Deutsche Boerse AG and London Stock Exchange Group PLC (LSE) have agreed to merge, a deal that would create a titan of European trading as long as rival suitors do not upend the agreement and regulators give it their blessing.
LSE’s equity holders are to own 45.6 percent of the enlarged group, while Deutsche Boerse stockholders are to get the remaining 54.4 percent, a statement said yesterday. The two companies announced on Feb. 23 that they were negotiating a deal. The companies are valued at US$30.5 billion.
“They’re being very, very careful to position this as a merger and a merger of equals,” said Scott Moeller, a professor of corporate finance at London’s Cass Business School and a former investment banker. “It’s very close to being what a textbook merger of equals would look like.”
The companies predicted they would have cost savings, or synergies, of 450 million euros (US$499 million) each year after the deal is completed. Companies typically have to spend double their forecast annual savings from synergies in the first year or two of the deal. That means they have to come up with cash to save money later on.
This is the third time that the German exchange group has sought to buy LSE since the turn of the century. Previous attempts failed in 2000 and 2005. The agreed tie-up between the London and Frankfurt-based firms is also the largest deal between market operators since Intercontinental Exchange Inc bought NYSE Euronext in November 2013.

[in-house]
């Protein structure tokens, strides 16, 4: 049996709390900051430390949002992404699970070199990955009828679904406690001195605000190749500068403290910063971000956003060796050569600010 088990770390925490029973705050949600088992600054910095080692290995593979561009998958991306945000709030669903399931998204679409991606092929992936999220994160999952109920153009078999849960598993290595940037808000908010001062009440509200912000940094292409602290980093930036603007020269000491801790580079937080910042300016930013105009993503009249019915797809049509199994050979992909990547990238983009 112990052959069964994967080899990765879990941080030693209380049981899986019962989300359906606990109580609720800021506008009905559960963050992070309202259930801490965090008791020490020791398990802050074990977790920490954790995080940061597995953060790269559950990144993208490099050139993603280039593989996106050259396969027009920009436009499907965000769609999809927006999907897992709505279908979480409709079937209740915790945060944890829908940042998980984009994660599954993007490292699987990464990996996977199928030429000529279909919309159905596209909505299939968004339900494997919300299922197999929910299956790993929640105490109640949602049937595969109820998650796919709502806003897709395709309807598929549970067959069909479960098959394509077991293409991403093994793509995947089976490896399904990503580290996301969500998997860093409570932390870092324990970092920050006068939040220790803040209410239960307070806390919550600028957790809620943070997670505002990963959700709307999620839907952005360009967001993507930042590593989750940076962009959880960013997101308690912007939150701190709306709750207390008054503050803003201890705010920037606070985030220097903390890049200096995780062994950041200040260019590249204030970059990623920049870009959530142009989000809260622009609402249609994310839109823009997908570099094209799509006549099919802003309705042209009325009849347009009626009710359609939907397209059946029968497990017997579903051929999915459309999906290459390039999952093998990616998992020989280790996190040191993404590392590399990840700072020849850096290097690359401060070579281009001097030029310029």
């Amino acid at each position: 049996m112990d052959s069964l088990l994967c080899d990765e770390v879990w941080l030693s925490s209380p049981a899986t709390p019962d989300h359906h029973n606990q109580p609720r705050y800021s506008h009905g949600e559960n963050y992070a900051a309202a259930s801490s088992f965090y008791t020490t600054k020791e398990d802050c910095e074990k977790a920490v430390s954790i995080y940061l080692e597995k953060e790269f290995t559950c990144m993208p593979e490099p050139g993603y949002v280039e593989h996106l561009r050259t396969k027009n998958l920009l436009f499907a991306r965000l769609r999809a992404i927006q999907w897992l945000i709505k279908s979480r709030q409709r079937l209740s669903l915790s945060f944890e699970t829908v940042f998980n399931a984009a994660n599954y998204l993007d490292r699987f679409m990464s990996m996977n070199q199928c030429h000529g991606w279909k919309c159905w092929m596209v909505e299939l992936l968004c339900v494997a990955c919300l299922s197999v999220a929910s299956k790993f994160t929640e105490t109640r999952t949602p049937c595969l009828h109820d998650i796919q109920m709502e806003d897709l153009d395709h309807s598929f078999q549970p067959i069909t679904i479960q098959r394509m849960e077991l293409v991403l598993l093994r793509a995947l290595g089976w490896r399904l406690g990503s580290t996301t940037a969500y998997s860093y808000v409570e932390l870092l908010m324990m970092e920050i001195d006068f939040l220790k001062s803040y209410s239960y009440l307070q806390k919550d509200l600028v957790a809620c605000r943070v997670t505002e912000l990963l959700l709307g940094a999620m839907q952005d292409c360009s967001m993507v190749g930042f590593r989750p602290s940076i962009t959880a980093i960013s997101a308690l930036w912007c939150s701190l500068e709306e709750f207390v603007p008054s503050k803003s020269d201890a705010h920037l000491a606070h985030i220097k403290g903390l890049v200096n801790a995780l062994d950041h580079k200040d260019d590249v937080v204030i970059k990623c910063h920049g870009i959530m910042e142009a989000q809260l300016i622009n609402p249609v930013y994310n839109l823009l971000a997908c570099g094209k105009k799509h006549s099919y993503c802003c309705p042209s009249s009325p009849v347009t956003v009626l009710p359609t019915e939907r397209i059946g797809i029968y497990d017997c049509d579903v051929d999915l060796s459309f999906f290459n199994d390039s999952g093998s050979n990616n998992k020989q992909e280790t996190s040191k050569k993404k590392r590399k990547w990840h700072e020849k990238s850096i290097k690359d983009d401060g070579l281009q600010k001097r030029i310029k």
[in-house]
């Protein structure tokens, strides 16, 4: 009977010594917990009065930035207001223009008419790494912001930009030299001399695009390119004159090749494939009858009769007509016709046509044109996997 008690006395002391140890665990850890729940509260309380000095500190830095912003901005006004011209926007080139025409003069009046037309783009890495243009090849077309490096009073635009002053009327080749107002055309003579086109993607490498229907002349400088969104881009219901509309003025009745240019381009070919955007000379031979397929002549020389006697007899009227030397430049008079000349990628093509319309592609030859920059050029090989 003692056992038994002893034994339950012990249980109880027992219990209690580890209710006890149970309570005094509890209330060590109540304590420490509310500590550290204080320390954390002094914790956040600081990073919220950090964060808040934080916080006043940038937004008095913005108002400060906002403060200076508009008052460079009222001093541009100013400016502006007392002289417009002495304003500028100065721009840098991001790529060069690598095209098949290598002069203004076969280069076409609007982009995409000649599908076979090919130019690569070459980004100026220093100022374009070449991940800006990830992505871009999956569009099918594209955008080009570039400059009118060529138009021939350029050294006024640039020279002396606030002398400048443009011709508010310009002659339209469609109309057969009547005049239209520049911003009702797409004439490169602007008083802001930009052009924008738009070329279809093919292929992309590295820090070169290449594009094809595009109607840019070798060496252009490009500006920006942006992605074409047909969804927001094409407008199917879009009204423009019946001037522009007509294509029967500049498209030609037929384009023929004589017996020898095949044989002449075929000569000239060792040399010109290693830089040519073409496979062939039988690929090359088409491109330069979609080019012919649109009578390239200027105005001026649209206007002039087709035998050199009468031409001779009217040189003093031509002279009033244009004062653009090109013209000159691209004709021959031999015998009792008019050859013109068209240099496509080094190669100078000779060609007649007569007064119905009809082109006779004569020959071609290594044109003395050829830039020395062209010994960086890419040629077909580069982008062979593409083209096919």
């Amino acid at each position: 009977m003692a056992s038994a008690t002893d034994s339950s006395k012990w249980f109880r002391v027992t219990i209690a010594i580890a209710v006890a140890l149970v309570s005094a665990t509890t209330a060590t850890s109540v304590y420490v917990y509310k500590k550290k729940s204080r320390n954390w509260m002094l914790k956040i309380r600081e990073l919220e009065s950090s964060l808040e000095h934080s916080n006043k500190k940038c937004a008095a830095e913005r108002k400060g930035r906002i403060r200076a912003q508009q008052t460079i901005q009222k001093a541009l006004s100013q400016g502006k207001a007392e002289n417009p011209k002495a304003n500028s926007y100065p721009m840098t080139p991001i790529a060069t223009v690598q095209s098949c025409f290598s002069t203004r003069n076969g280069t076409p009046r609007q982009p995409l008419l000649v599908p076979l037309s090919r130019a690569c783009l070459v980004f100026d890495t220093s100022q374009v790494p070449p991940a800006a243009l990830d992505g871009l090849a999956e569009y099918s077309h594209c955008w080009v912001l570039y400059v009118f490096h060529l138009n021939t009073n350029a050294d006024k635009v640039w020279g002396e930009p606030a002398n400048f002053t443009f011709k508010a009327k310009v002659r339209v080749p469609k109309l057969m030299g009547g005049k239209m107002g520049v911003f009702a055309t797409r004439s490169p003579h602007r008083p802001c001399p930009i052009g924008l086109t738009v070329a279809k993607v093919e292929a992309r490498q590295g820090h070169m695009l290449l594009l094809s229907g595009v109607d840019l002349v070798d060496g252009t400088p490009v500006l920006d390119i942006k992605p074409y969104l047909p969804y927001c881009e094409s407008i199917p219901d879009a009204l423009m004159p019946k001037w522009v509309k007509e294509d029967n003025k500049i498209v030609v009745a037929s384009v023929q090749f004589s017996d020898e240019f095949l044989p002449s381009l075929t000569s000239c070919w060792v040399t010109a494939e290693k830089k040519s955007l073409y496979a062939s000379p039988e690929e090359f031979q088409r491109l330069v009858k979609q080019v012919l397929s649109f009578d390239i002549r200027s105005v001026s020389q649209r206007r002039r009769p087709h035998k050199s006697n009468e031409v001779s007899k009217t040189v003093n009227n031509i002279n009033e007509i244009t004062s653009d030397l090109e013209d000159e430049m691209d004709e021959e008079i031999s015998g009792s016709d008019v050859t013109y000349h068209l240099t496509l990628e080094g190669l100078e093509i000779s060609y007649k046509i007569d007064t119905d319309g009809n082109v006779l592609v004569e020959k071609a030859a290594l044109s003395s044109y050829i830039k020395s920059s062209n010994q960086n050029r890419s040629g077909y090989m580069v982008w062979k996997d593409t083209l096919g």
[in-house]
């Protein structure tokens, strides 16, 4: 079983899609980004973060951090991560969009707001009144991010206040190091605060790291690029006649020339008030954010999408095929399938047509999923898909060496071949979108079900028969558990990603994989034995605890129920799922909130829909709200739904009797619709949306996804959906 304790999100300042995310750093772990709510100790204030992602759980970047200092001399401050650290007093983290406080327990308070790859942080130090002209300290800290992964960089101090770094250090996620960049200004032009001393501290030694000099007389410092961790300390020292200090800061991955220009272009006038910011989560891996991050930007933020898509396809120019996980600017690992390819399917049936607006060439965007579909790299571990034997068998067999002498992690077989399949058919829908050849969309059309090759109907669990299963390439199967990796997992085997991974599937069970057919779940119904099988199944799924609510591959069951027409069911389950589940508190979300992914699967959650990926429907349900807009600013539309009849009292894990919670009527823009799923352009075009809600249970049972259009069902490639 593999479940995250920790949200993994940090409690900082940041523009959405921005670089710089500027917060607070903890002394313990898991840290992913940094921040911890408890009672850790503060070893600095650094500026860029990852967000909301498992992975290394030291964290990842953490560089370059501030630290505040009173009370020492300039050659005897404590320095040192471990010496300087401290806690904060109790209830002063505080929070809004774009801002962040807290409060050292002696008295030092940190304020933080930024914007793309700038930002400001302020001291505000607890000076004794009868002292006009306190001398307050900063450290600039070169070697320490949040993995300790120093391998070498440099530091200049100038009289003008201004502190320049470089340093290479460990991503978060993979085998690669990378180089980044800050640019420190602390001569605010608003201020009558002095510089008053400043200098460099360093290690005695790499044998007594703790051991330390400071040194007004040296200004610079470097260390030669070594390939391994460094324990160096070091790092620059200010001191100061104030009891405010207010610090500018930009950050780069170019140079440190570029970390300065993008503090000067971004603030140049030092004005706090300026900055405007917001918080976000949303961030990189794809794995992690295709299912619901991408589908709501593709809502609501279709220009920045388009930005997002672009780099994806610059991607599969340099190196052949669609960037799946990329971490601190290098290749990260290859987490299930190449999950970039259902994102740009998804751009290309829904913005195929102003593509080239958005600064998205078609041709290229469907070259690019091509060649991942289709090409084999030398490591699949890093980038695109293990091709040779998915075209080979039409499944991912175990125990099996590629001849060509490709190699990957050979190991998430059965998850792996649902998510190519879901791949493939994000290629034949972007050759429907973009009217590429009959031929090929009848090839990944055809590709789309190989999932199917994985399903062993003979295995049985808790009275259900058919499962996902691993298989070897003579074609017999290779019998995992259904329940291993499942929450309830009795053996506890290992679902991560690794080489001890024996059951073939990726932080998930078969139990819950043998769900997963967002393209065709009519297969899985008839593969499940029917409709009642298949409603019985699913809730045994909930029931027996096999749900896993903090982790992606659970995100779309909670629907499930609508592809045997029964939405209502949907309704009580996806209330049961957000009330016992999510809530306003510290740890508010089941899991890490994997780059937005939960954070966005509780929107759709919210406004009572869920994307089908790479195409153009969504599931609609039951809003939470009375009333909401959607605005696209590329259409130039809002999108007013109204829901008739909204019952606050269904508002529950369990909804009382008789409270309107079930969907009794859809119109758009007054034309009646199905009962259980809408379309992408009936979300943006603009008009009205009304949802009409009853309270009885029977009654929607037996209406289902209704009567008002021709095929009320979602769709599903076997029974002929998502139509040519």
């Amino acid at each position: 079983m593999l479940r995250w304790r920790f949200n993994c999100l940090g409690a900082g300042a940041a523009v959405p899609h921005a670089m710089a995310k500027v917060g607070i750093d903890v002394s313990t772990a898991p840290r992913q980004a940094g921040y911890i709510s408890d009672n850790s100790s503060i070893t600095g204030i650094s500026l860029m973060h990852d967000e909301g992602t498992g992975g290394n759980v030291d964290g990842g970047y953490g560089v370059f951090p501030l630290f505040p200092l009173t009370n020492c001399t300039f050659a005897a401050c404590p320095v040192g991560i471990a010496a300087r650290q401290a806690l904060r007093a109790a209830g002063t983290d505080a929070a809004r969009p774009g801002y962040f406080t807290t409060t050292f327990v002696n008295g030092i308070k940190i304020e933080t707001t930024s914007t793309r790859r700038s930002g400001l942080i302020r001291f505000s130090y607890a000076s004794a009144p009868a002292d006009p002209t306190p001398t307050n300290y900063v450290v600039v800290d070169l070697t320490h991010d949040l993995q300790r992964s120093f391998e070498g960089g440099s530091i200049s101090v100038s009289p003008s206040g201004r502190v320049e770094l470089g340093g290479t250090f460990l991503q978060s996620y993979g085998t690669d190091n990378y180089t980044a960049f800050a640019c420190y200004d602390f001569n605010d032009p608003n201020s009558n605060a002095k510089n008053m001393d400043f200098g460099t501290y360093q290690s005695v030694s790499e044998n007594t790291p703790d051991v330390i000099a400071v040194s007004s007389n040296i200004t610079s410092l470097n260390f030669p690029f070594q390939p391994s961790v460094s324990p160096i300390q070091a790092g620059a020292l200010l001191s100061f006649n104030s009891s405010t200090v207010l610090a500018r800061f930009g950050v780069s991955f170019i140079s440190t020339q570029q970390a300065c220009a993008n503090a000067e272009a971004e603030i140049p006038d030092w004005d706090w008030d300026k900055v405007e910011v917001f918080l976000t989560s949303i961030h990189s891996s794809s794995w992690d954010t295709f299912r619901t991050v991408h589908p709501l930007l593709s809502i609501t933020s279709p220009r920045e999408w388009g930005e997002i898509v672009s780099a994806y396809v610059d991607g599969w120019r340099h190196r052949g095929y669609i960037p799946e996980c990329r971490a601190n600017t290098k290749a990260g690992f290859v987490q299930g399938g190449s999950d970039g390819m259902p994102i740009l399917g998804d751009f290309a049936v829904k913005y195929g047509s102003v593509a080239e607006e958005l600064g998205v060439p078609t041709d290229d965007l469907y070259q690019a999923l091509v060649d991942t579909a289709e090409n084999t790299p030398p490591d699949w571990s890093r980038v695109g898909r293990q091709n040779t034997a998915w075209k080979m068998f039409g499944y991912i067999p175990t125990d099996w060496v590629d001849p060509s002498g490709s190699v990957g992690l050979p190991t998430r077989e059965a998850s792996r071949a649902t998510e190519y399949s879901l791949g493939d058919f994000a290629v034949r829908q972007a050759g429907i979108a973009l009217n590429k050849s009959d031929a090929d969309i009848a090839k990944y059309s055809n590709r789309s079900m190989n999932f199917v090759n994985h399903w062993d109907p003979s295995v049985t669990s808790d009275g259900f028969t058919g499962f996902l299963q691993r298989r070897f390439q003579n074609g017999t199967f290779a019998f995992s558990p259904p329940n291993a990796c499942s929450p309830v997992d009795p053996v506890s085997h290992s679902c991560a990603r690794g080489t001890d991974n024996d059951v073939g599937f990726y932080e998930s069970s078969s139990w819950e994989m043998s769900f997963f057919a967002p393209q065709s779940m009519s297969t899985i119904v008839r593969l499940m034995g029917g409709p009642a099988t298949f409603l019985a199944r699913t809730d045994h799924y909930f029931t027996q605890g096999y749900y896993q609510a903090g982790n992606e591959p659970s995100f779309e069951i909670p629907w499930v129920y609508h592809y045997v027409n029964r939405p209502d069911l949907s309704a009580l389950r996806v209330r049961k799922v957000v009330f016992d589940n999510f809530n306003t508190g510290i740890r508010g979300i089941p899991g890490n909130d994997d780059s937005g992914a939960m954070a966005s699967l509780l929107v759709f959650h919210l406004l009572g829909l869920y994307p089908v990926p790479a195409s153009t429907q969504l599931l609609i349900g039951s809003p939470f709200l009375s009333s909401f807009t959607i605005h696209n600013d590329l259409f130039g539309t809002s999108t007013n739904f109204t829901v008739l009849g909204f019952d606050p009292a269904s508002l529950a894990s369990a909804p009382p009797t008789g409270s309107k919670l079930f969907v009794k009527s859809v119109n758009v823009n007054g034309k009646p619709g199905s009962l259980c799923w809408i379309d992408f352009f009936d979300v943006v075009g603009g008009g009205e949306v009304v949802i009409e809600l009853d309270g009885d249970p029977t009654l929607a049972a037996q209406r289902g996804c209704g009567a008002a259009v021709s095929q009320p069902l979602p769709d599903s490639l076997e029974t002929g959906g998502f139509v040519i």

The merged entity would jump to the top ranks of exchange operators, joining CME Group Inc, Intercontinental Exchange and Hong Kong Exchanges & Clearing Ltd. The transaction could be derailed by competition concerns and it might also have to survive bids from other major exchange companies. Intercontinental Exchange, which is known as ICE, is contemplating making a higher offer for LSE.
The Anglo-German alliance would have a dominant position in Europe from which to expand into both Asia and the US. It would be a powerhouse for clearing listed derivatives in Europe and over-the-counter contracts. The Euro STOXX 50 Index, the FTSE 100 Index and the DAX Index would be under one roof.
The chief executive officers have so far succeeded where their predecessors failed at least twice previously. The dealmakers, Deutsche Boerse chief Carsten Kengeter and LSE chief Xavier Rolet, share a Wall Street pedigree with stints at Goldman Sachs Group Inc. Kengeter is to be chief executive officer of the combined company, while Rolet would step away.
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